Tewkesbury ... a potted guide

Places worth visiting...

The Roses Theatre

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Tewkesbury is an ancient settlement at the meeting of the River Severn and River Avon to the north-west of the Cotswolds.

Famous for its historic buildings, ancient alleyways and the Tewkesbury Floods of 2007, this lovely riverside town offers something for everyone to enjoy.

The town features many notable Tudor buildings, but its major claim to fame is Tewkesbury Abbey, a fine Norman Abbey, originally part of a monastery, which was saved from the Dissolution of the Monasteries by King Henry VIII after being bought by the townspeople for £453 to use as their parish church.

The Abbey is a parish church, still used for daily services, and is believed to be the second-largest parish church in England, after Beverley Minster.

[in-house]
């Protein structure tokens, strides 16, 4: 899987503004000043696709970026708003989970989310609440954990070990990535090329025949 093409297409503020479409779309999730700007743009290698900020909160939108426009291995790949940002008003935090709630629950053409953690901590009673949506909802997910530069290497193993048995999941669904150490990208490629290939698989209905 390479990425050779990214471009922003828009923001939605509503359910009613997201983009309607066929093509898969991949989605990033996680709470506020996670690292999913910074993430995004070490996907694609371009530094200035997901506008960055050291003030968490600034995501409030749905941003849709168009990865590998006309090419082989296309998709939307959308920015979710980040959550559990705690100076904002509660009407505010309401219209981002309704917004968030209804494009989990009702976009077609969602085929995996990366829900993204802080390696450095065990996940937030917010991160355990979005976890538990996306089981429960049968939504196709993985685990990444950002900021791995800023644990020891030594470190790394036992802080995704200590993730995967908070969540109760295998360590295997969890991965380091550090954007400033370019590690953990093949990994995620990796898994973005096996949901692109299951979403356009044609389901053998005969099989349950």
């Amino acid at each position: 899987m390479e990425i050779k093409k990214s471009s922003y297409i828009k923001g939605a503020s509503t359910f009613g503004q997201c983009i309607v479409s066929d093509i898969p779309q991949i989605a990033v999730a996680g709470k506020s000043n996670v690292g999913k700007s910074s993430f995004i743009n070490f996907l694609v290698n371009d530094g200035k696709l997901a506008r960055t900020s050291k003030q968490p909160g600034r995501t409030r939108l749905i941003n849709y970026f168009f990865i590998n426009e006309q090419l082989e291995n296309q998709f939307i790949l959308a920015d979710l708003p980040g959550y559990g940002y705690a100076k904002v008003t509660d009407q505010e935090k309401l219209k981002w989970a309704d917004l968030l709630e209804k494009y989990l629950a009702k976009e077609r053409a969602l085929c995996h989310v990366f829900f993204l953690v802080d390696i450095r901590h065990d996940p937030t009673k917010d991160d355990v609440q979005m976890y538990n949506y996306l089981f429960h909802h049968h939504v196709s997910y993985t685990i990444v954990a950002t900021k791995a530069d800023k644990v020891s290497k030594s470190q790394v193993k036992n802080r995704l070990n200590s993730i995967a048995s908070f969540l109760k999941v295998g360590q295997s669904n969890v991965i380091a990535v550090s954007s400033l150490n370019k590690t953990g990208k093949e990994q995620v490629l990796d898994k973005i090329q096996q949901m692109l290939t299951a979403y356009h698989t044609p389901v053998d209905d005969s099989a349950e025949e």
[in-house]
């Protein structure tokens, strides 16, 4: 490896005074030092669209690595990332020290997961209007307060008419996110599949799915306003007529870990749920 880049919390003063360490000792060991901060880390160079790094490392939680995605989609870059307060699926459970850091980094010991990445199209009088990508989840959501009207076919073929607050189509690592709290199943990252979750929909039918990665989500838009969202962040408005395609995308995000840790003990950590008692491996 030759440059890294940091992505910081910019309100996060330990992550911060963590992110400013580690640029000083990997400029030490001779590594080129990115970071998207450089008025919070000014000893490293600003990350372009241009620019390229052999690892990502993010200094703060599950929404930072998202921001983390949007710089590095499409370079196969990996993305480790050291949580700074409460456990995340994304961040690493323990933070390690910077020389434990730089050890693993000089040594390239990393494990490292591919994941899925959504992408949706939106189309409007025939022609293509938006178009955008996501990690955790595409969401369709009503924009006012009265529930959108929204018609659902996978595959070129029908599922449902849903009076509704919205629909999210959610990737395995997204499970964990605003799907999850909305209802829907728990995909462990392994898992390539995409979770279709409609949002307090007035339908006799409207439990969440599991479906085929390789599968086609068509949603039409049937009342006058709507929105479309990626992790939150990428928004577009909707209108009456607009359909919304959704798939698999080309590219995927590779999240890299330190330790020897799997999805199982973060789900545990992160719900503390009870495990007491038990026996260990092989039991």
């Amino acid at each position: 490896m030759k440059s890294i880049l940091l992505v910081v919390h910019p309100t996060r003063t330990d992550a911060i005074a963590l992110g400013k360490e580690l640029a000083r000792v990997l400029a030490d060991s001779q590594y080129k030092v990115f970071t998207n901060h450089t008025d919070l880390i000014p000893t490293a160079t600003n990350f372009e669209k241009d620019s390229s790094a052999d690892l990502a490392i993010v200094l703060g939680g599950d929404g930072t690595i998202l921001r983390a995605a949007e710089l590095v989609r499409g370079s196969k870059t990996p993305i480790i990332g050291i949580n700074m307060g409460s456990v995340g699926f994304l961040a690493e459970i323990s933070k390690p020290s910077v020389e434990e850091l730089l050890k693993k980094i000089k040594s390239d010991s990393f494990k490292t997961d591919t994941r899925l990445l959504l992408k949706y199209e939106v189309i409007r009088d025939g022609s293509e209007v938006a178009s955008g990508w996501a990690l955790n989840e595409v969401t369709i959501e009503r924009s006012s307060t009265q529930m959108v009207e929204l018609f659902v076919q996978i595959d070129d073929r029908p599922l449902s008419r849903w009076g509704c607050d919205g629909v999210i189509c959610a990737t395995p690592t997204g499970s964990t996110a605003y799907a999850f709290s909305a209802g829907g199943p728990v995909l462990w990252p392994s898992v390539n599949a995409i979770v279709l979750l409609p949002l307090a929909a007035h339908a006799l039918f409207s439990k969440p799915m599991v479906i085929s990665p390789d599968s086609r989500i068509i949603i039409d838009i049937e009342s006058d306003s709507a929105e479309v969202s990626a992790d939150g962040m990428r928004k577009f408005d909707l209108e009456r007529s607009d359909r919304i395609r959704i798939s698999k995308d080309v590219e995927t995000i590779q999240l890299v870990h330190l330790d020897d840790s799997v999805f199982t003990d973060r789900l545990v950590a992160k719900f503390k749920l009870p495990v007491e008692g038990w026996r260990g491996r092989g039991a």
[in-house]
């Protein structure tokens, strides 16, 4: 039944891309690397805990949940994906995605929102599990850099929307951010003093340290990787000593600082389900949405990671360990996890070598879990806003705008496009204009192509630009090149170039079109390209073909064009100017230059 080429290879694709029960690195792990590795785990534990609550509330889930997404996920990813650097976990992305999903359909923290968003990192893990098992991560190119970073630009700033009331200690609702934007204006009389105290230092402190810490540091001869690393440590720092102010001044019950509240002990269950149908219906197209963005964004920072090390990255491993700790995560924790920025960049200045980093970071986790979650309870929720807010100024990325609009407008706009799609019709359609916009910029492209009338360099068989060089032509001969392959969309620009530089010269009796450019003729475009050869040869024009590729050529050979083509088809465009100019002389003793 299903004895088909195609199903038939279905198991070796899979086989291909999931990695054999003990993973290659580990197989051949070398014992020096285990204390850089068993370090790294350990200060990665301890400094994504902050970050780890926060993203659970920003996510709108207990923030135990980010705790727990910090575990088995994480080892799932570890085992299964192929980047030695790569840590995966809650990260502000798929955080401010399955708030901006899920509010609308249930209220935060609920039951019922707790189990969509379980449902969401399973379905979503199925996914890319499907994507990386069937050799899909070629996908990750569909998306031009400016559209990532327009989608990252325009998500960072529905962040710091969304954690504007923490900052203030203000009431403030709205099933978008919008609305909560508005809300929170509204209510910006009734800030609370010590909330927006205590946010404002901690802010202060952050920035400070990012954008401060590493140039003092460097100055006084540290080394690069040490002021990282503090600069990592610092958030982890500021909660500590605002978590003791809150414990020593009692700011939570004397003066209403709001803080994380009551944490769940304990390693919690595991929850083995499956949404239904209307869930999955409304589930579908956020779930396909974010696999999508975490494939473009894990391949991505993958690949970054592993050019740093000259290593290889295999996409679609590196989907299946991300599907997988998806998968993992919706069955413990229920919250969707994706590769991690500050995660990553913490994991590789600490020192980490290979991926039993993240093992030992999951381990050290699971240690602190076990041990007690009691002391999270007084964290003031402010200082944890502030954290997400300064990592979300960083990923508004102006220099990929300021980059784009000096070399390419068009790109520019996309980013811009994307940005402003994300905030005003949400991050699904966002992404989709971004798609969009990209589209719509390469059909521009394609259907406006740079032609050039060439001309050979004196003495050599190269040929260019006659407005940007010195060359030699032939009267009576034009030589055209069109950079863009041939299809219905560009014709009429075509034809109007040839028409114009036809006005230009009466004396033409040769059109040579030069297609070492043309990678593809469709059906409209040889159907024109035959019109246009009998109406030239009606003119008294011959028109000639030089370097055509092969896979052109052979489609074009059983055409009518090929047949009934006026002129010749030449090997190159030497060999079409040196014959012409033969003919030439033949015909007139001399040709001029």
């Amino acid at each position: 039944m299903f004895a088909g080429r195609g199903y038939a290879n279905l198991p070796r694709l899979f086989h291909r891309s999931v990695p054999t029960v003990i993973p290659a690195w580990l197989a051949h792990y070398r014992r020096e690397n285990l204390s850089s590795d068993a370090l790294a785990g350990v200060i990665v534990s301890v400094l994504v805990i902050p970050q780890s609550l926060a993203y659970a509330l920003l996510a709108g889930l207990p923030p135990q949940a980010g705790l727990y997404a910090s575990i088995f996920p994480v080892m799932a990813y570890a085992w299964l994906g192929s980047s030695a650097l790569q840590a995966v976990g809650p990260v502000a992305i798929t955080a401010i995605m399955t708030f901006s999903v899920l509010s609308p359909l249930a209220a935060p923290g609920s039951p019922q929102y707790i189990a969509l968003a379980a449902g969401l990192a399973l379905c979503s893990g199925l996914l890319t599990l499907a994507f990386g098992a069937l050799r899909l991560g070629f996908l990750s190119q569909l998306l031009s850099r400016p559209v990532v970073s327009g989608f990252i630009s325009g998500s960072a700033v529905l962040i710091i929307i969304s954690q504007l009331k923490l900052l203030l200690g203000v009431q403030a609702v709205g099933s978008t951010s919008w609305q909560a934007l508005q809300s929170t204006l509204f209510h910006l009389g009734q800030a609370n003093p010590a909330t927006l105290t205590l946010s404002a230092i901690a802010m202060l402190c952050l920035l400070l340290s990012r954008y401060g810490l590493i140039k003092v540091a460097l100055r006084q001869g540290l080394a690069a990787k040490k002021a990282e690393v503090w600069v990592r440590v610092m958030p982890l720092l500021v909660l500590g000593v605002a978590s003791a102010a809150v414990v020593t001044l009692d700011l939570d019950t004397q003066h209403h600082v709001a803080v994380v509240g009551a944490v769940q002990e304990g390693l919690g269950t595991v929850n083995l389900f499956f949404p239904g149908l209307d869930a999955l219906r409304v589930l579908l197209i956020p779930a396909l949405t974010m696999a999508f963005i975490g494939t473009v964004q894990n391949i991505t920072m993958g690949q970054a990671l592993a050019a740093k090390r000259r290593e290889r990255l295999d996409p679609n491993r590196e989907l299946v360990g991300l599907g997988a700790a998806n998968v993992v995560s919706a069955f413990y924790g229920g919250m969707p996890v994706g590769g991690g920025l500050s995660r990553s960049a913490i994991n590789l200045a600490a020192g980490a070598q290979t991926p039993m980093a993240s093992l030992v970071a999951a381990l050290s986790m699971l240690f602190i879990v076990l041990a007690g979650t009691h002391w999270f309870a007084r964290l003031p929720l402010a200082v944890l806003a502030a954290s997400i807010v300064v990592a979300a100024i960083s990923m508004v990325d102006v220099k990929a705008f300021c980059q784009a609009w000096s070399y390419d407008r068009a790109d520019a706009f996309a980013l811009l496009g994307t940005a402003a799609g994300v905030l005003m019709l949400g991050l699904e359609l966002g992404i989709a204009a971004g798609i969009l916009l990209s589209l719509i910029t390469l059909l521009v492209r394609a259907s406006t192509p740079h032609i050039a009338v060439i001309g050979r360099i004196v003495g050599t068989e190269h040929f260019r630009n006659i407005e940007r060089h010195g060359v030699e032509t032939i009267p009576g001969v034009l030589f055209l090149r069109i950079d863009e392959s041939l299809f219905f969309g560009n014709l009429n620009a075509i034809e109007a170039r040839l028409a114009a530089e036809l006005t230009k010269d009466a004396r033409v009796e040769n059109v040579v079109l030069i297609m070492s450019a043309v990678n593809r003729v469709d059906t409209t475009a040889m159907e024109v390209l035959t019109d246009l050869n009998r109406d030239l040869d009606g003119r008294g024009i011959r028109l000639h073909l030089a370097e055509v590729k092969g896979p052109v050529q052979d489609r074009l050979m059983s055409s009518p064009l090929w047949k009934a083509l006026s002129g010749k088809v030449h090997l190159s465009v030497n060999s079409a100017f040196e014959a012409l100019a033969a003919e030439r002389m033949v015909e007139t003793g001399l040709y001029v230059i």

Wander along Tewkesbury High Street and you'll find an eclectic mix of shops, cafes, tea rooms, pubs and bistros where you can sample the world famous Tewkesbury mustard.

Tewkesbury's famous network of alleyways and medieval old town are also worth seeing, as is Tewkesbury's Vintage & Antiques Trail along Church Street and Barton Street.

Tewkesbury claims Gloucestershire's oldest public house, the Black Bear, dating from 1308. Other notable buildings are the Royal Hop Pole Hotel in Church Street, mentioned in Charles Dickens' The Pickwick Papers; the Bell Hotel, a large half-timbered structure opposite the Abbey gateway; and the House of the Nodding Gables in the High Street.

Apart from viewing its many notable buildings, visitors to Tewkesbury enjoy taking a riverside stroll along the River Severn or a boat trip along the Avon.

Tewkesbury's calendar of festivals includes the Tewkesbury Medieval Festival in July - "Europe's largest battle re-enactment and fair" -the Water Festival also in July, and the annual mop fair in October.

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© Loving The Cotswolds. 2017.